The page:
Back in May, I did some analysis to try calculating which of the hotel promotions at the time were the most rewarding. Some of the results were surprising, although the results could’ve been different if they’d been calculated under different scenarios.
Now that all of the large hotel chains have announced details of their promotions for the end of 2018, I figured it was time to analyze these new promotions and see which ones are the best this time around.
As noted in that original post, it’s impossible to do an apples-to-apples comparison for numerous reasons:
- Promotion dates are different between chains.
- Hotel promotions are sometimes targeted.
- Some bonus points are awarded per night, others are awarded per stay, others are awarded on a cumulative basis, etc. Your types of stay and length of stay can therefore affect how rewarding a promotion is.
- The cost of stays can vary depending on what brand you’re staying at. This in turn can affect how many bonus points you earn if they’re calculated based on your spend.
To keep things consistent, I’ll use the same scenarios and costs as last time. Each hotel’s promotion will be assessed based on the following three scenarios:
- 5 stays of 1 night.
- 1 stay of 5 nights.
- 3 stays: 1 for 1 night, 1 for 3 nights and 1 for 5 nights.
With regards to the cost per night, I’ve gone with $131.56. That’s the figure Nick used for his posts about which hotel loyalty program in general was the most rewarding.
To then calculate the value of each set of bonus points, I’ve used the Frequent Miler Reasonable Redemption Values for each chain.
As before, the best hotel promotion will vary based on the promotion periods, cost of stays, length of stays, etc. This is simply an attempt to assign some kind of value. You can also always find a list of the current hotel promotions here.
Here are the results.
First up – Hilton. Their current promotion offers triple base points at luxury or resort properties and double base points at all other properties on every stay from September 10, 2018 to January 3, 2019. At most Hilton brands, you earn 10 points per dollar spent.
Here’s how many bonus points you’d earn in each scenario based on a $131.56 room rate along with their value. To try to be fair, in the first scenario I’ve assumed two of those one-night stays are at luxury or resort properties. In the second scenario I’ve assumed that one stay is at a regular property. With the third scenario, I’ve assumed the three night stay is at a luxury or resort property.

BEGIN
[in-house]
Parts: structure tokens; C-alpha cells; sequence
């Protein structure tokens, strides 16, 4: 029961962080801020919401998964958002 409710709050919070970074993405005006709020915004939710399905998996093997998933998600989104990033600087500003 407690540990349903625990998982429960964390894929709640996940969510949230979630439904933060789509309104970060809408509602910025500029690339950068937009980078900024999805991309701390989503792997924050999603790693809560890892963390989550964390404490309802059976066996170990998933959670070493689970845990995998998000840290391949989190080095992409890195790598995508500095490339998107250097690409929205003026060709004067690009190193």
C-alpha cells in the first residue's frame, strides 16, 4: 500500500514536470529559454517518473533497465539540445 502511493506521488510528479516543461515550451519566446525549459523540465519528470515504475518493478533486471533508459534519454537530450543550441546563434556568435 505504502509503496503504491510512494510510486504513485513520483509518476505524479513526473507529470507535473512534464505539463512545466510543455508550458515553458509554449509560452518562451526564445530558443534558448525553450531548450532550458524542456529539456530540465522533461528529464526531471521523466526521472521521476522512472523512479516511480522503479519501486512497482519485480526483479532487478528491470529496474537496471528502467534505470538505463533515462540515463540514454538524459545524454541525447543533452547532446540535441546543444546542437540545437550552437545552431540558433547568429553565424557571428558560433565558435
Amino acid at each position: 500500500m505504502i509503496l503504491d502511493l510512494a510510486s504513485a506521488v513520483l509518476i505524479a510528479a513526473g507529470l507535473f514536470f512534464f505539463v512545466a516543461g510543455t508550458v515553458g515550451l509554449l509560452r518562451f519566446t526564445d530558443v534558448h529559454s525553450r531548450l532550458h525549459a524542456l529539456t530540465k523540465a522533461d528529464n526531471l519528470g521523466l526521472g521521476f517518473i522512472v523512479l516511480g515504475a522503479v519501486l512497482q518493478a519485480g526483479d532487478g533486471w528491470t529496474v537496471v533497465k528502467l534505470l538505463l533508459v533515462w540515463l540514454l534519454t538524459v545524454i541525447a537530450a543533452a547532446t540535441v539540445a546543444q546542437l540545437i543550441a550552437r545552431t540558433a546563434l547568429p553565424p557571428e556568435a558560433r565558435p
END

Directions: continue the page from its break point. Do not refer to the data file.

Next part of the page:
- 5 stays of 1 night – 9,209 bonus points. RRV = $41.44
- 1 stay of 5 nights – 6,578 bonus points. RRV = $29.60.
- 3 stays: 1 for 1 night, 1 for 3 nights and 1 for 5 nights – 15,787 bonus points. RRV = $71.04.
This current Hilton promotion is the same as the one from back in May. The only difference is the opportunity to earn triple base points at luxury or resort properties. It’s that difference which has increased the overall return for the first and third scenarios.
The new MegaBonus promo for Marriott offers 2,000 bonus points per stay on stays of 2+ nights and 1,000 bonus points per brand starting from your second brand.
Here’s the return you’d get in each of the three scenarios. With the first scenario, I’ve assumed you stay at three different brands. In the third scenario, I’ve assumed you stay at two different brands.
- 5 stays of 1 night – 2,000 bonus points. RRV = $14.40.
- 1 stay of 5 nights – 2,000 bonus points. RRV = $14.40.
- 3 stays: 1 for 1 night, 1 for 3 nights and 1 for 5 nights – 5,000 bonus points. RRV = $36.00.
Their promotion back in May was lame. As the results above show, their latest promotion is even worse.
Hyatt has been inconsistent with their promotions over the last year. A lot of them have only rewarded you when staying at specific pairs of brands (e.g. Hyatt Place and Hyatt House / Grand Hyatt and Hyatt Regency).
They did recently launch a much better promotion offering bonus points when staying 5/10/20/30/40 nights. A great extra feature of this promotion is that the bonus points are cumulative. For example, you earn 2,500 bonus points when staying five nights and 5,000 additional points when staying ten nights. That means staying ten nights earns a total of 7,500 bonus points.
This promotion makes our calculations easier as there’s no need to make assumptions about the types of stays. Here’s the return from each scenario.
- 5 stays of 1 night – 2,500 bonus points. RRV = $43.50.
- 1 stay of 5 nights – 2,500 bonus points. RRV = $43.50.
- 3 stays: 1 for 1 night, 1 for 3 nights and 1 for 5 nights – 2,500 bonus points. RRV = $43.50.
This promotion is therefore less rewarding than the one we assessed last time, but still better than Marriott’s across the board. In the final scenario, staying for one additional night would have resulted in ten nights total and so an additional 5,000 World of Hyatt bonus points would’ve been earned.
IHG makes these kind of calculations much harder as they send out targeted promotions. This time around their promotion is split into two parts. Everyone earns double points starting from their second stay, plus many people received additional tasks to complete to earn more bonus points.
My wife’s targeted offer was awful, but mine was much better. I’ve therefore moved a couple of stays over to IHG given how rewarding my targeted offer is.